Saturday, September 20, 2014

Cultural Hysteria Research

Here are the parameters for your post. Remember topics should be unique, so be sure to read through the responses before your's, both to add to your understanding of the project's concept and also to determine if your topic has already been selected.

If you are unable to sufficiently answer these questions, you may have to chose an alternative topic. 


1. Briefly summarize your topic. How does it capture the concept of cultural hysteria?

2. In addition to the provided research questions, what questions will you ask when researching this topic?  What else intrigues you about your topic?

3. Describe your research process. Where will you begin? What types of sources will you use? What are the criteria for choosing and evaluating the quality of those sources? If you get stuck, h
ow might you refine or narrow your search for information or sources related to this topic?

If you're feeling stuck, refer to the project handout for possible topics, as well as Mrs. Lee's class blogs.

Topic choice by Sunday evening, 9/21. Begin research as soon as you've chosen topic.
Annotated Bibliography and presentation on Wednesday, 9/24 in class. 

Wednesday, September 17, 2014

A little support with those theses

Ladies and Gentlemen--

Below are some theses with lots of potential.  Please choose one and give the writer support--how might he/she further specify language or develop argument and clarify focus?
In The Crucible, Arthur Miller uses Abigail to illustrate how people commonly misunderstand motivations and tend to only see the negative in a situation.  Miller demonstrates curiosity mainly by the girls and Abigail because of how they explore unconventional methods to use to their advantage, and how they are curious rather than afraid of the unknown.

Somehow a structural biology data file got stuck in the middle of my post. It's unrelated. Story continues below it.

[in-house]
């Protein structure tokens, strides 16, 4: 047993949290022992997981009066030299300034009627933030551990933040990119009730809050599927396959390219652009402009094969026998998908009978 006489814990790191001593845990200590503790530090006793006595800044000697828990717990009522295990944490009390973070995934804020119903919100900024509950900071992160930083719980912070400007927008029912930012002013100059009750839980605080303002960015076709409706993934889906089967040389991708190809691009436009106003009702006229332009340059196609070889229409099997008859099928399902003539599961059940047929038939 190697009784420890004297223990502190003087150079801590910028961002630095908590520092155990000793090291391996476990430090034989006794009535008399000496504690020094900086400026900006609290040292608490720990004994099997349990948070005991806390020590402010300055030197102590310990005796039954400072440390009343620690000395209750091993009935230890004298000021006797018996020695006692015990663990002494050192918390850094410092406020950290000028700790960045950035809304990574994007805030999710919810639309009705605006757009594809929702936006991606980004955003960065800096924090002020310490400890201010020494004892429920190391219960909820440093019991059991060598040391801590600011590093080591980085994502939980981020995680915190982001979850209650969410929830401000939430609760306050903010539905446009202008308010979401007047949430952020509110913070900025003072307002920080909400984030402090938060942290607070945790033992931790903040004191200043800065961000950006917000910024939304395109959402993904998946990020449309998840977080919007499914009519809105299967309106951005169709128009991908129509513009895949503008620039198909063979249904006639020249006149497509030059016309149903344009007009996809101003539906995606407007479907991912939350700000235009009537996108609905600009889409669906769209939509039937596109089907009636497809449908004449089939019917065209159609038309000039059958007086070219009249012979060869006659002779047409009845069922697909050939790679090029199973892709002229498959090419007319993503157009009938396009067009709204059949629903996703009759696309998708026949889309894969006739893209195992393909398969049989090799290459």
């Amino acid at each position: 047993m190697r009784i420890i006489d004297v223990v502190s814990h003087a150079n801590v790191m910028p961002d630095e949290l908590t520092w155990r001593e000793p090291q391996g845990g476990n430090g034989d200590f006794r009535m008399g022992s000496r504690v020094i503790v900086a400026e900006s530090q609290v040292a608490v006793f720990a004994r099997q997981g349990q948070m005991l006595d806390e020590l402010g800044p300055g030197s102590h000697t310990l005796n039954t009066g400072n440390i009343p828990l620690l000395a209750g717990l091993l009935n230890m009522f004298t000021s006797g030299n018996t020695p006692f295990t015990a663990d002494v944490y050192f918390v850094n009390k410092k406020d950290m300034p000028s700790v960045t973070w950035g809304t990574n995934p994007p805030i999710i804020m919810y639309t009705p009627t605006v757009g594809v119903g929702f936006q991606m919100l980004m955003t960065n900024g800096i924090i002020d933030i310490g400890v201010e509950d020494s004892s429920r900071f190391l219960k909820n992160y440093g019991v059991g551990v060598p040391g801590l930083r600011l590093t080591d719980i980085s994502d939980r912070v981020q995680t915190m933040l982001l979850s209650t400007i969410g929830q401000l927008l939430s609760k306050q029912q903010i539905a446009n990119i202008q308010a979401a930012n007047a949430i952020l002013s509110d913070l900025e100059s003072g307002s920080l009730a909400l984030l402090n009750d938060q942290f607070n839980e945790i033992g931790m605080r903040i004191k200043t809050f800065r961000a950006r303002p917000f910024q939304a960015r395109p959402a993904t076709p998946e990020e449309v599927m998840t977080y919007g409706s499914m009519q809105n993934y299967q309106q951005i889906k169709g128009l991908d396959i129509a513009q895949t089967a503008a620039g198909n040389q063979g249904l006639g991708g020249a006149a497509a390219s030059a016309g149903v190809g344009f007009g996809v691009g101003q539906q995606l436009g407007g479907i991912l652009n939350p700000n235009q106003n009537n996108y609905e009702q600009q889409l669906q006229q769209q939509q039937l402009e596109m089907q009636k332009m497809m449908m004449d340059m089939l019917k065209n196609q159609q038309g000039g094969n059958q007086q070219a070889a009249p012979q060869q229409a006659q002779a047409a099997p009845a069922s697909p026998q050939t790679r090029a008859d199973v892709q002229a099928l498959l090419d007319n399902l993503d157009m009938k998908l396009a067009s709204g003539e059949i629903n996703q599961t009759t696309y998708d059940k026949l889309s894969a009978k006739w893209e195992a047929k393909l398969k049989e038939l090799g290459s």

John Proctor, a farmer in the play The Crucible by Arthur Miller, is motivated to misplaced accusation and anger due to his internal conflicts regarding the fear he has of being punished for his own sins.

In The Crucible, Arthur Miller demonstrates conflict through accusing others of witchcraft.

Reverend Hale in Miller's The Crucible demonstrates how religion and fear of the unknown makes religious leaders have too much power which can lead to corruption.

In Arthur Miller's The Crucible, Abigail demonstrates danger by putting herself in the position that she could be removed from the community as well as being given lots of power.

In The Crucible, Arthur Miller uses Abigail and the girls to illustrate how easy it is to gain credibility in society.  Miller demonstrates the issue of how humans choose to trust people.

Thursday, September 11, 2014

Puritan Women

Tonight, please consider the women and girls of The Crucible. Using Puritan poet Anne Bradstreet’s poems on the next page, your background knowledge, and what we've seen so far in Acts I and II, create a brief character sketch of a Puritan woman—you can write a descriptive paragraph or create a found poem based upon the phrases from Bradstreet's poems and Miller's play. Think about hopes, dreams, fears, goals, motivations, secrets, truths…etc.

Here followes some verses upon the burning of our house, July 10th, 1666. By Anne Bradstreet